Building on information gleaned from the initial fieldwork regarding the social, economic, cultural, and political context in which Filipinos in various occupational groups were working in Ireland, the next phase addressed matters pertaining to the transnational lives of married female Filipino nurses who had arrived in Ireland prior to March 2004, specially the reunification process, role (re)configurations in the household division of labor, and transnational practices including communication, cash and kind remittances, and visits to the origin community.
The decision to focus on the families of married female nurses was made for the following reasons. First, more than half of the Filipinos working in Ireland are engaged in the nursing profession and many were among the pioneers. Of these, a great majority (82 percent) were women. Importantly, the focus on families of married professional women provides a different perspective in the study of orientations families, which have mostly examined the experiences of women in low skilled occupations (Pareas, 2005; Zoning, 2004, Axis, et. L. , 2004). In all, nine in-depth individual interviews were conducted with married female nurses, seven were conducted with husbands of nurses, and nine interviews Were conducted with nurses and spouses present. The respondents were intensified through snowball referrals. The couple interviews ranged from 2 to 4 hours, while individual indents interviews ranged from 1 to 4 hours.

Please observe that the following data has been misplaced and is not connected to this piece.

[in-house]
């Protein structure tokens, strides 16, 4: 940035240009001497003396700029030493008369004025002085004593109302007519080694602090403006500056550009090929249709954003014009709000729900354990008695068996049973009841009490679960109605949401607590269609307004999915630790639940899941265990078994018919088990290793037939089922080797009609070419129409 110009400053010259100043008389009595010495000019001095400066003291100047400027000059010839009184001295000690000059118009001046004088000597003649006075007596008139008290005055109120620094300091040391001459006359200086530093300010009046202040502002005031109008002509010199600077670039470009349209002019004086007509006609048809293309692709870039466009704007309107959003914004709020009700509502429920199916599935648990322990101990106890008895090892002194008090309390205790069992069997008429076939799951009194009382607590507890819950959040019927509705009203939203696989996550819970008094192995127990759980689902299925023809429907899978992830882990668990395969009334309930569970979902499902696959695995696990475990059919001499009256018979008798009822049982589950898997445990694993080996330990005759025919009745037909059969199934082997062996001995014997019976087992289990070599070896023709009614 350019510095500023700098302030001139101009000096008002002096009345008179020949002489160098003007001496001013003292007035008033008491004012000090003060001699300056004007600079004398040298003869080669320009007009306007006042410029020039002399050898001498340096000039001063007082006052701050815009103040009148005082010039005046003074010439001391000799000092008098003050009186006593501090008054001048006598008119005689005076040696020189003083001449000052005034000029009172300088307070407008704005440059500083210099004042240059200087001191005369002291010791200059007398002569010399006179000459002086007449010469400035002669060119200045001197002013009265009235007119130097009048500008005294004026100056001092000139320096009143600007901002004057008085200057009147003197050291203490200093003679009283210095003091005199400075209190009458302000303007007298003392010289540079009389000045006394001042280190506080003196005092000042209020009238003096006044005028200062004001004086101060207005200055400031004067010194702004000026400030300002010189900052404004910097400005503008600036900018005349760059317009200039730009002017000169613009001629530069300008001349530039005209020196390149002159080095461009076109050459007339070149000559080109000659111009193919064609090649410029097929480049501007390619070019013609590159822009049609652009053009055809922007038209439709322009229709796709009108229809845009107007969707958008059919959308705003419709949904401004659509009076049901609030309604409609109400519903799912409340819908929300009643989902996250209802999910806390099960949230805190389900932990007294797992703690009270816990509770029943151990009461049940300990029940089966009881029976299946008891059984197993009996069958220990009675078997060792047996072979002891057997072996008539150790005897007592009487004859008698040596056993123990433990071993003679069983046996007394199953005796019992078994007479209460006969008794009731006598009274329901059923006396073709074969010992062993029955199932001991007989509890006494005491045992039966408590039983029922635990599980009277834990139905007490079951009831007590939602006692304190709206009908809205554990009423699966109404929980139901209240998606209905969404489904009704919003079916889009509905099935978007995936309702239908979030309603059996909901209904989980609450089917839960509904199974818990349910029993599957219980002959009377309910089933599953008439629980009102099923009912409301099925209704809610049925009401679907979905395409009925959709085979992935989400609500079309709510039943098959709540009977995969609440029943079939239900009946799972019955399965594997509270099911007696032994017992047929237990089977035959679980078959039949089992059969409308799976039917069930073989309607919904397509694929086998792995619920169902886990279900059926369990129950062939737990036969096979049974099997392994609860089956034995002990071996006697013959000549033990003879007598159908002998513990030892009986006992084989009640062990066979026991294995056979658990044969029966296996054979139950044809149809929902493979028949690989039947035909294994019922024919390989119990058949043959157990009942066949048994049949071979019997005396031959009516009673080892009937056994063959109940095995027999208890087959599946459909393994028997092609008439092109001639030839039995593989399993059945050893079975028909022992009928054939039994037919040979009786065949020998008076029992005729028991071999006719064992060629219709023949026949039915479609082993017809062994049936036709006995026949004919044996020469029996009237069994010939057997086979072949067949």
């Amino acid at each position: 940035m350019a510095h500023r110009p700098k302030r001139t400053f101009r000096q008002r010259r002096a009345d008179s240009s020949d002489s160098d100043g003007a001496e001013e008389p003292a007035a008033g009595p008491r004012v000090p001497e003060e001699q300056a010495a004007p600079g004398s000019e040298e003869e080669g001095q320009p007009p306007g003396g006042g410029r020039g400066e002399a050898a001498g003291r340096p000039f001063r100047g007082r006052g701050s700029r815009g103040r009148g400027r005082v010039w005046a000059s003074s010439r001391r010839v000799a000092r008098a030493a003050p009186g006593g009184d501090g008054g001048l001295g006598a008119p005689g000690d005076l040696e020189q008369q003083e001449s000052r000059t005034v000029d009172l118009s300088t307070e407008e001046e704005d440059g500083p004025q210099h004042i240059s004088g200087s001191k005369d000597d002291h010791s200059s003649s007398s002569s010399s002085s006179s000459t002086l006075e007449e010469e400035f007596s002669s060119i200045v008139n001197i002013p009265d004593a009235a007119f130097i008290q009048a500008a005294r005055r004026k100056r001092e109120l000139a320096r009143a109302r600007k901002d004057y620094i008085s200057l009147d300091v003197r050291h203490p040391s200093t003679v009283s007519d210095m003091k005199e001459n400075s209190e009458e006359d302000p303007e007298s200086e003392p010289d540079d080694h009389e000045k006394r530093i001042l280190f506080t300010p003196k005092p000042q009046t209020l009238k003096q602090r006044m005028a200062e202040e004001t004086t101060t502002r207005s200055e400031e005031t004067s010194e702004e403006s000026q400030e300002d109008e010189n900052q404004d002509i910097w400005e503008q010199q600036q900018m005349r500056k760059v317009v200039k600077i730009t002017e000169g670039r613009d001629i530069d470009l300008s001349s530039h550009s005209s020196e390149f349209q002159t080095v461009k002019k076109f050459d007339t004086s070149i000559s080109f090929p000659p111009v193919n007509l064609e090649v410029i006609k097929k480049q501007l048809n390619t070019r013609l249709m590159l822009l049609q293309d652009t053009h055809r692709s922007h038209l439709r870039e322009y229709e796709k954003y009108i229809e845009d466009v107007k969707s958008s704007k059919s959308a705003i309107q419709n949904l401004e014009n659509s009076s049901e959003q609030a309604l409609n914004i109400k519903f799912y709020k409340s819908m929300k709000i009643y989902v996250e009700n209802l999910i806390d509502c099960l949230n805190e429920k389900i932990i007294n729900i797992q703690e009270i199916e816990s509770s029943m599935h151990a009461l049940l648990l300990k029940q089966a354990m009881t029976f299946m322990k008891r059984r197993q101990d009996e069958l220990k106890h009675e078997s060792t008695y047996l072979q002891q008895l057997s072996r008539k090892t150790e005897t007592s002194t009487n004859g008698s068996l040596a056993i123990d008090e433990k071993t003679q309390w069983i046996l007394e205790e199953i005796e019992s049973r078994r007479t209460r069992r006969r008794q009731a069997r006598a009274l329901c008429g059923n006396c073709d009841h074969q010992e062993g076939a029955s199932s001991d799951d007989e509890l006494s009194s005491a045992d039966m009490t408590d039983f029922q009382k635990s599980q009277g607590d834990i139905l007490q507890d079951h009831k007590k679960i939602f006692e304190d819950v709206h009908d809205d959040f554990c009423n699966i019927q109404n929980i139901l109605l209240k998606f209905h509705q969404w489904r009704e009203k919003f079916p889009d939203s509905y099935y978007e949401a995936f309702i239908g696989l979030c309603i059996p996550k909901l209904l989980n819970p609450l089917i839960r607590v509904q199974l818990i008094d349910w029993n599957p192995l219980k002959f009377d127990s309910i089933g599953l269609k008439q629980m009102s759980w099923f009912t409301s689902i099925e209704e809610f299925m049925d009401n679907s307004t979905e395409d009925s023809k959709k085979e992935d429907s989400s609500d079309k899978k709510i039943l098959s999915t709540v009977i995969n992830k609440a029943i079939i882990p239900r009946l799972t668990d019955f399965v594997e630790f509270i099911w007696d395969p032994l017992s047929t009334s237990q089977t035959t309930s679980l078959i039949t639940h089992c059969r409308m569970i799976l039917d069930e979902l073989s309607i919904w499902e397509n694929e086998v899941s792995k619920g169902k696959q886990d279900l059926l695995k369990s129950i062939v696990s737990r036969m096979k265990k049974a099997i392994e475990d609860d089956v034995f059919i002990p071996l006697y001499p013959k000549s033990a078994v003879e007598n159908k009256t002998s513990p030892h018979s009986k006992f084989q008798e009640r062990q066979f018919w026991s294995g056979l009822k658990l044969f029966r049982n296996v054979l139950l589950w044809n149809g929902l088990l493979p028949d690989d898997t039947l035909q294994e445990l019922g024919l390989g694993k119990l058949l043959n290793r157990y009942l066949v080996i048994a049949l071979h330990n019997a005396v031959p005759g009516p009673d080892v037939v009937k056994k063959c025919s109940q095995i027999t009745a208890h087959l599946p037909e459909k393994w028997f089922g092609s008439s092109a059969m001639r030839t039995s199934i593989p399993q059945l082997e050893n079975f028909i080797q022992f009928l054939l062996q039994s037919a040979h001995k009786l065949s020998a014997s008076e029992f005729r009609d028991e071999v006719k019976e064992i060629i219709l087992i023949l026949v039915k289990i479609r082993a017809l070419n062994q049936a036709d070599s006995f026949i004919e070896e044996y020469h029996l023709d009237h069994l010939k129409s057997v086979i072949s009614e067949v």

Most individual in-depth interviews were conducted at the respondents’ home, in heir place of business, in their places of work after their shifts, or in a quiet corner of a coffee shop. All but one of the couple interviews were conducted in the respondents’ home. To supplement the in-depth interviews, two group interviews were conducted with married female nurses. The interviews lasted between one and a half and two hours. The participants were recruited with the help of community leaders.